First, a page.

BY: Taylor Miller, RBFL Student Editor
In June 2022, the Securities and Exchange Commission (SEC) announced a new proposed rule that would require certain disclosures from investment advisers and investment companies on their environmental, social, and governance practices. This rule follows in the wake of the European Union’s Sustainable Finance Disclosure Regulation passed in 2018. Though there are differences, both rules generally have a three-tiered disclosure structure based on divide how central ESG factors are to the fund’s investment decisions. It has been questioned, however, whether ESG deserves its own disclosure requirements.
SEC Commissioner Hester Pierce asks this exact question in her response to the proposed rule. By her reasoning, the threats posed by false ESG disclosures are already covered under enforcement proceedings for false information. In general, the SEC demands that material information regarding investment objectives, strategies, risks and governance be disclosed. While common sustainable investing strategies like the use of negative/positive screens or impact objectives would definitely fall under this requirement, solely relying on broad disclosures rules ignores two big issues: the expansive use of ESG factors and the relative confusion surrounding ESG.
Most recently, it was reported that $8.4 trillion dollars of assets under management in the US qualifies as a “sustainable investment”, representing 12.6 percent of total US AUM. Worldwide, the number is believed to be $35 trillion as of 2020. Analysts report that ESG AUM is on track to exceed $53 trillion by 2025, representing one third of global AUM. Despite a growing number of assets being categorized as sustainable investments, there is still inconsistencies over how people define and implement ESG factors and considerations. Two funds could both claim to be “sustainable” and claim to incorporate ESG factors into their investment decisions, but they could be doing it in completely different ways, both involving different risks, results, and considerations. The variation of ESG practices increases the risk of misrepresentation and investor confusion.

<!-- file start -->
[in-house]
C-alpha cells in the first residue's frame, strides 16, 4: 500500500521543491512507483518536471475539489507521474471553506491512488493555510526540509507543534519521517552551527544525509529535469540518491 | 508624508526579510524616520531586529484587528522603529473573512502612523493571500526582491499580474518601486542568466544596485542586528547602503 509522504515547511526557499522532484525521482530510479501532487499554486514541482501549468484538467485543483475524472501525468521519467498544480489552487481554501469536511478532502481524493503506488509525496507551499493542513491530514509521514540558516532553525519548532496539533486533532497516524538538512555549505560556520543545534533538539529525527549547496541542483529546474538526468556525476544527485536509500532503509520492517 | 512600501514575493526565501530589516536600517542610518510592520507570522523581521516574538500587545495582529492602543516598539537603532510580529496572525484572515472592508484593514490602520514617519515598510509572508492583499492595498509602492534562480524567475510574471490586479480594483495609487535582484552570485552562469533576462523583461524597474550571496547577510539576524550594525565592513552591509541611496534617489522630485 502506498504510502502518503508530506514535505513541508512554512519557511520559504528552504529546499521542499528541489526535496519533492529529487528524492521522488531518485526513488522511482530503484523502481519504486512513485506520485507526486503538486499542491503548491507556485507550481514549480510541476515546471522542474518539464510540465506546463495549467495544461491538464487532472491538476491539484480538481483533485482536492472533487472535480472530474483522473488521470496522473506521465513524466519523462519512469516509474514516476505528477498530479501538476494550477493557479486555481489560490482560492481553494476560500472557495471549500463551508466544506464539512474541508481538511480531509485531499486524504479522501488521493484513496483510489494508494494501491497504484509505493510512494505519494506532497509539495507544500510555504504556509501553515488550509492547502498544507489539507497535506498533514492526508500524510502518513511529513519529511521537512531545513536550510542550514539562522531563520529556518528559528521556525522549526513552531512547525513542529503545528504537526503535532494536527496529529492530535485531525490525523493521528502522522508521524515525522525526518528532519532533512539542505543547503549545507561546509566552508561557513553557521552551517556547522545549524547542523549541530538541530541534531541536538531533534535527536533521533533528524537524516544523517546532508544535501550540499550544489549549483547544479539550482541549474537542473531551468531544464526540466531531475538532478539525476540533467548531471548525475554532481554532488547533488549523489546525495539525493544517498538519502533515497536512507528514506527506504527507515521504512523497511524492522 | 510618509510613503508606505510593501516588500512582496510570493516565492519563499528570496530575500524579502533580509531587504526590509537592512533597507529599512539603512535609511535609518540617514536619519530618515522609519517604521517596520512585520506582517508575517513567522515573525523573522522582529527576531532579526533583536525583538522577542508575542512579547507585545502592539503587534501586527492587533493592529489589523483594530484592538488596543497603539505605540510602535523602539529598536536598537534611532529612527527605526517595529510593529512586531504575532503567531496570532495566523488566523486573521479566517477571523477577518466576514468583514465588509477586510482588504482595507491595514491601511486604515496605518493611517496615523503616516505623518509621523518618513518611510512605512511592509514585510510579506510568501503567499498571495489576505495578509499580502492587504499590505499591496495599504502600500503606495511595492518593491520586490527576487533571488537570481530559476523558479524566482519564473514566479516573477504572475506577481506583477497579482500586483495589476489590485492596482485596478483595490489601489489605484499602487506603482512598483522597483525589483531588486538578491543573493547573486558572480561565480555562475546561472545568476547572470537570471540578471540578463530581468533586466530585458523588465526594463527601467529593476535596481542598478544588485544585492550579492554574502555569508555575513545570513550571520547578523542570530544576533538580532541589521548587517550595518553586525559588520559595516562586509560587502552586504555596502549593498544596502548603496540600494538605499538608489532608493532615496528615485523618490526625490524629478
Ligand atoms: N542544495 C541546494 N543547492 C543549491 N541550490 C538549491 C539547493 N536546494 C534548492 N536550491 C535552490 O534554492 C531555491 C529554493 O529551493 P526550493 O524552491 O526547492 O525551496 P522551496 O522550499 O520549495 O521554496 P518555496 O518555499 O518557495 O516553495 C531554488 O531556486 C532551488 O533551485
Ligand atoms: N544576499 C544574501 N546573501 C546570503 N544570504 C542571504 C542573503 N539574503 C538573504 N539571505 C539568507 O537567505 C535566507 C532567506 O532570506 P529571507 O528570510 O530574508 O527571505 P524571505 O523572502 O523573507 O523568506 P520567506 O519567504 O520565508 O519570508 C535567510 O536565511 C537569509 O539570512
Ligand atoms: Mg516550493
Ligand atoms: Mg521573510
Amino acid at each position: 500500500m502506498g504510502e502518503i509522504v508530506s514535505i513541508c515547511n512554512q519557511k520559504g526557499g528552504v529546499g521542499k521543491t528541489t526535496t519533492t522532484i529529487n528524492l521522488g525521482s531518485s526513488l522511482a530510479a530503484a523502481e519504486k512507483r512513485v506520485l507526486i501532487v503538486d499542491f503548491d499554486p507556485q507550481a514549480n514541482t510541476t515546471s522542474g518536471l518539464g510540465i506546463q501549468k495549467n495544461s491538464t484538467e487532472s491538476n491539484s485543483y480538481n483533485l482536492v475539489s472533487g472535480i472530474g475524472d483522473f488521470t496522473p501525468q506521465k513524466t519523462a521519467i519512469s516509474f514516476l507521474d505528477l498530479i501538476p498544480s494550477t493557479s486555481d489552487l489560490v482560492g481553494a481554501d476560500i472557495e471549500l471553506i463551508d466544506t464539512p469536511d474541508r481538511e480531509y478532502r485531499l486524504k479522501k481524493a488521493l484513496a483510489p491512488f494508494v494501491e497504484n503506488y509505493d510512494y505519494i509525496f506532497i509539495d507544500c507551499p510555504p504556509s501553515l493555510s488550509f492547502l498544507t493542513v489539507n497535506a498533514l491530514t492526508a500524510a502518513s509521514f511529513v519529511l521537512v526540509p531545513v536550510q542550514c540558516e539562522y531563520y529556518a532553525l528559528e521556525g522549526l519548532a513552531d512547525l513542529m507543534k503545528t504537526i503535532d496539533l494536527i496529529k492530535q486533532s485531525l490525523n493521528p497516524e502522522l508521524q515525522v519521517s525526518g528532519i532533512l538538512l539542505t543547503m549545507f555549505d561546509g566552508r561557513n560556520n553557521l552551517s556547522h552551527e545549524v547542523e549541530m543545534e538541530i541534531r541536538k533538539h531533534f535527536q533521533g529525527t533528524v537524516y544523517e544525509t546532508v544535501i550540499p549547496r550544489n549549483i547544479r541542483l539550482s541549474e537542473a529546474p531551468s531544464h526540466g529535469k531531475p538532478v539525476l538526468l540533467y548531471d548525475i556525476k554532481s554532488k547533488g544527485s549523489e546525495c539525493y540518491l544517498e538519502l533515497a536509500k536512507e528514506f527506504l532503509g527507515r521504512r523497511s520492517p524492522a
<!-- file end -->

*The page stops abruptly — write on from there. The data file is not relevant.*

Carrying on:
Whereas ESG strategies do generally fall under material information that is required to be disclosed, the growth of the field as well as the variety within demands that a formalized and consistent method of disclosure be implemented. By requiring consistent disclosure, investors will be able to inform themselves more easily on how funds view and utilize ESG strategies and make the best decision on which fund best aligns with their own values. Though the SEC proposed rule may not be perfect, it is a big step in consistent and decision-useful disclosures in an area that is only growing.
Enhanced Disclosure by Certain Investment Advisers and Investment Companies About Environmental, Social, and Governance Investment Practices, 84 Fed. Reg. 36654, 36658 (June 17, 2022) (to be codified at 17 C.F.R. 200).
Regulation 2019/2088 of the European Parliament and of the Council of 27 November 2019 on sustainability-related disclosures in the financial services sector, 2019 O.J. (L 317) 2 https://eur-lex.europa.eu/legal-content/EN/TXT/?uri=CELEX%3A02019R2088-20200712
Commissioner Hester M. Pierce, Statement on Environmental, Social, and Governance Disclosures for Investment Advisers and Investment Companies, U.S. Securities and Exchange Commission (May 25, 2022), https://www.sec.gov/news/statement/peirce-statement-esg-052522
U.S. SIF Foundation, 2022 Report on US Sustainable Investing Trends 2 (2022), https://www.ussif.org//Files/Trends/2022/Trends%202022%20Executive%20Summary.pdf
Bloomberg Intelligence, ESG assets may hit $53 trillion by 2025, a third of global AUM, Bloomberg Professional Services (Feb. 23, 2021) https://www.bloomberg.com/professional/blog/esg-assets-may-hit-53-trillion-by-2025-a-third-of-global-aum/